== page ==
Talk about lineage. People love to talk about lineage.

So here’s mine, just as I like it: The weird and the odd one. The one that never touched my blood, the one that has nothing to do with cries for separation: This nation and that nation, my skirt and your hat, your Odin and my Ishtar.

All very entertaining.


Back to the Samurai. I could write a whole book about the art of fencing. Suffice to say that there’s a school in the Japanese samurai tradition that’s associated with the name of ‘The Sword of No-Abiding’.

The truncated version is this: You’re a master, and can avoid dying from another sword and in your own bed, if you can so master your mental swordsmanship that you never even have to draw the blade once in your entire life.

The opponent only has to glance at you once, before he runs away screaming. How very excellent. How is that for a Zen paradox? It’s a good one.


One of the countless representations of this fascinating school is in popular culture. Film, to be more exact.

I watch a lot of those, in translation, alas.

I watch samurai films every night, and on occasion also in the morning with my coffee. Like today, for instance.

I don’t even care if the films are good or bad – though I prefer those from the 60s.

What interests me is the sword and the silk. The swooshing of the silk against the blade… I possess both, silk and swords, but not of the period.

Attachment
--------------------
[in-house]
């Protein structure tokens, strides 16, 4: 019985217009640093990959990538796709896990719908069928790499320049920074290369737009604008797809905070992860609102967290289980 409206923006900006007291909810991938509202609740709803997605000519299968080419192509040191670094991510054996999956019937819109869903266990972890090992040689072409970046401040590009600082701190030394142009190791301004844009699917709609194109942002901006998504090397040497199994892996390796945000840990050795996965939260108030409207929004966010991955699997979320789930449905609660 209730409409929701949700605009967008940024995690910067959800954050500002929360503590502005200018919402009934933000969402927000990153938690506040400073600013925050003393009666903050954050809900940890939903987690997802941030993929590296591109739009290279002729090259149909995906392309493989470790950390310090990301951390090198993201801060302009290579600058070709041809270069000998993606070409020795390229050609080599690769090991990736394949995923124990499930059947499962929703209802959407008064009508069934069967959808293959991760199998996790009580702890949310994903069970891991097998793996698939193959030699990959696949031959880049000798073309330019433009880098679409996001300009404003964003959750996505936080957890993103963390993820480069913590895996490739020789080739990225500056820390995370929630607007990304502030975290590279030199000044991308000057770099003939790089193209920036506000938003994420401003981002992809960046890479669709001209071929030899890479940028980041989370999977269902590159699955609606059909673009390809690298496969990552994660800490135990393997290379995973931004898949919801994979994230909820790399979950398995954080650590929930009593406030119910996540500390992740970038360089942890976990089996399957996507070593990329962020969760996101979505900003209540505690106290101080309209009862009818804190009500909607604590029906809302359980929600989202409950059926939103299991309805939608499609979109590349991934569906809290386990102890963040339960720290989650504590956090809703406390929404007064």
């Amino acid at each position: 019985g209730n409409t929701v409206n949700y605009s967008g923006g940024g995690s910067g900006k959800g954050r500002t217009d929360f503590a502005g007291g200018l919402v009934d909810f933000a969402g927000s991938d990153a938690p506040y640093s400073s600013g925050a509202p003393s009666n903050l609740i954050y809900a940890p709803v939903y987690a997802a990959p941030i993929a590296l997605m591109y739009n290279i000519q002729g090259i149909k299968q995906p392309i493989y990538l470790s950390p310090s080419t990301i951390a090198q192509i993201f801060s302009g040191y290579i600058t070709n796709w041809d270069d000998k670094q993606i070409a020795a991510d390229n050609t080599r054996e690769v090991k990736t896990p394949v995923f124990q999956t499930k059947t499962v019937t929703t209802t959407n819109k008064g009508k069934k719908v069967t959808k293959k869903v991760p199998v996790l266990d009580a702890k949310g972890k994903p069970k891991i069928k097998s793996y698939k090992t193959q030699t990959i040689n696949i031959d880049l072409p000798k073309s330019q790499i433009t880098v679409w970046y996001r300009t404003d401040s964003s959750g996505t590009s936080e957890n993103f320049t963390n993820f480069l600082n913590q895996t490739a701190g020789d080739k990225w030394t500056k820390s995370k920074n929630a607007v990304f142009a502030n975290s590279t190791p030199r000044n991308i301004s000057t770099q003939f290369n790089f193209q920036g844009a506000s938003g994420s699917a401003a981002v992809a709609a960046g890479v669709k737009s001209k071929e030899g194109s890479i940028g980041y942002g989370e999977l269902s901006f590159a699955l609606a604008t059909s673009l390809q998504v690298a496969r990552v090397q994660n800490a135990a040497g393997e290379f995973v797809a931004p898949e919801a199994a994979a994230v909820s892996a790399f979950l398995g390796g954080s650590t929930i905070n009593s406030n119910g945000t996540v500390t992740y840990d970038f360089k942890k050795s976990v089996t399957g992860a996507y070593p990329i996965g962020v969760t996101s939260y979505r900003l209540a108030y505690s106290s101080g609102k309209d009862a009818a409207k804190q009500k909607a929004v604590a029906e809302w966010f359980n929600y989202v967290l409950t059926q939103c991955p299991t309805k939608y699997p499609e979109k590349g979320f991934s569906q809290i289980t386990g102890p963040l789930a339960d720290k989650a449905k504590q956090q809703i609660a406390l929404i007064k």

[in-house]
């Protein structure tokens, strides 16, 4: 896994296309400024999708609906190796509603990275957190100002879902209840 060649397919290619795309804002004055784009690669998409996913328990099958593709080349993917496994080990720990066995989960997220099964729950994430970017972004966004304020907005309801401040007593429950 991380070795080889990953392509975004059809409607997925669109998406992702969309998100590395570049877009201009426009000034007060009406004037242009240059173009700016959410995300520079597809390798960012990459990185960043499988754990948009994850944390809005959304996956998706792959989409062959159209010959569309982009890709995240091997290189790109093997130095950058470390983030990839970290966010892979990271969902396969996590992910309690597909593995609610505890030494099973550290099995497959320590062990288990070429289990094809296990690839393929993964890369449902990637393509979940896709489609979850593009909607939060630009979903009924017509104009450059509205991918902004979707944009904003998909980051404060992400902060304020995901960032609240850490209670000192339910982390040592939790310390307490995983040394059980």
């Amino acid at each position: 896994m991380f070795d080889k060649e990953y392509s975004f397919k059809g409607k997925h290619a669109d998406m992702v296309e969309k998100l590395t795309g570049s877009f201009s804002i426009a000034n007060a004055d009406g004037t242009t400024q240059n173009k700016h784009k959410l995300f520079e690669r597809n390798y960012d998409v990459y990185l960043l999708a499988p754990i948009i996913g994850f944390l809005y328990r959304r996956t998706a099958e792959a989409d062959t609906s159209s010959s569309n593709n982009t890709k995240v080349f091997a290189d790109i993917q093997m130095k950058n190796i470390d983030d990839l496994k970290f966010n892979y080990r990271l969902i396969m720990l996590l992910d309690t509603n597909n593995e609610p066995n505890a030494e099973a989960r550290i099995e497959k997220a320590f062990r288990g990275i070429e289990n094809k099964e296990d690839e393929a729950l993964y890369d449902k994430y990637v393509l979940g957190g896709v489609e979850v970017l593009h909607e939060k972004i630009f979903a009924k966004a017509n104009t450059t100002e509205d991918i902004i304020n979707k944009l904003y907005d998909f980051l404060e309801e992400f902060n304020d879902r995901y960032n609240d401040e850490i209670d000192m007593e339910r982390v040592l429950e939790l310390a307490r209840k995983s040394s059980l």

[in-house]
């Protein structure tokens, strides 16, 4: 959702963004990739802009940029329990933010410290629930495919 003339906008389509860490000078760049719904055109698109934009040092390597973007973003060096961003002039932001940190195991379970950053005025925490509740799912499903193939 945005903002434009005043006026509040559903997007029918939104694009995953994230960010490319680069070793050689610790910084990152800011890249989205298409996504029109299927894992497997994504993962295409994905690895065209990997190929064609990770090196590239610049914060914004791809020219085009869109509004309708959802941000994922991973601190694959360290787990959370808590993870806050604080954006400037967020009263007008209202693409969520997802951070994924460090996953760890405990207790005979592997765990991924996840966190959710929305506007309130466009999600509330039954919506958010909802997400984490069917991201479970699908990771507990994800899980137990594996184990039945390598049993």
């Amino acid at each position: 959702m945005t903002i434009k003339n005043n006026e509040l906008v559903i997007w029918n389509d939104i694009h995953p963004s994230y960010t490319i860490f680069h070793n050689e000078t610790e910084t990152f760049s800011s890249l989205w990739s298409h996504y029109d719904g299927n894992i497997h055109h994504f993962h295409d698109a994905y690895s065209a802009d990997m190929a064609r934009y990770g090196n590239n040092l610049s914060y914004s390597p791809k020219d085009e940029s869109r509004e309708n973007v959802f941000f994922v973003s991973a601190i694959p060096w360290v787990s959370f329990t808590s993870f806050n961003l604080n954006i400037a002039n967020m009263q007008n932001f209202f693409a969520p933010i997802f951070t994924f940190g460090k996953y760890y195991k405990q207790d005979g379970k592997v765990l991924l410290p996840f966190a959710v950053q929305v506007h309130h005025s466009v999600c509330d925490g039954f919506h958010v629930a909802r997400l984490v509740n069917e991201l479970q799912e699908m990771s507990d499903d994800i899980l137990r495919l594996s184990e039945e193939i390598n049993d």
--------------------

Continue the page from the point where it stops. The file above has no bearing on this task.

Now that I’m at it, making this writing public, let me just say that if anyone out there reading this needs to make a special gift, you can think of my desire – well, beyond desire, as I have none – for an authentic samurai sword and an authentic silk kimono. My lineage of so-called choice would love to see me don such things. And as I have learnt the art of bowing, I can grace you with one.


Now, I have many favorite Japanese and Chinese actors, but I find Raizô Ichikawa intriguing. He knew how to play ‘faces’ and ‘masks’. A sublime actor who died at 37. Oh, the loss…

But let me link all this talk to cartomancy.

In the film Ken Ki from 1965, (Diabolic Sword) Hanpei (played by Raizô Ichikawa), an orphan who is terribly mobbed, becomes a florist at the court.

Once in the woods to collect soil for his flowers, he meets a Ronin, an unattached Samurai practicing his art. He is amazed at the man’s precision to cut a butterfly into three parts in one move.

He asks: ‘What is this sword style, sir, and how can I master it?’

The samurai says:

‘It’s very simple. Quickly draw your sword, cut, and put it back. That’s all.’

Hanpei is most impressed but also discouraged. He can claim no training at all in any swordsmanship.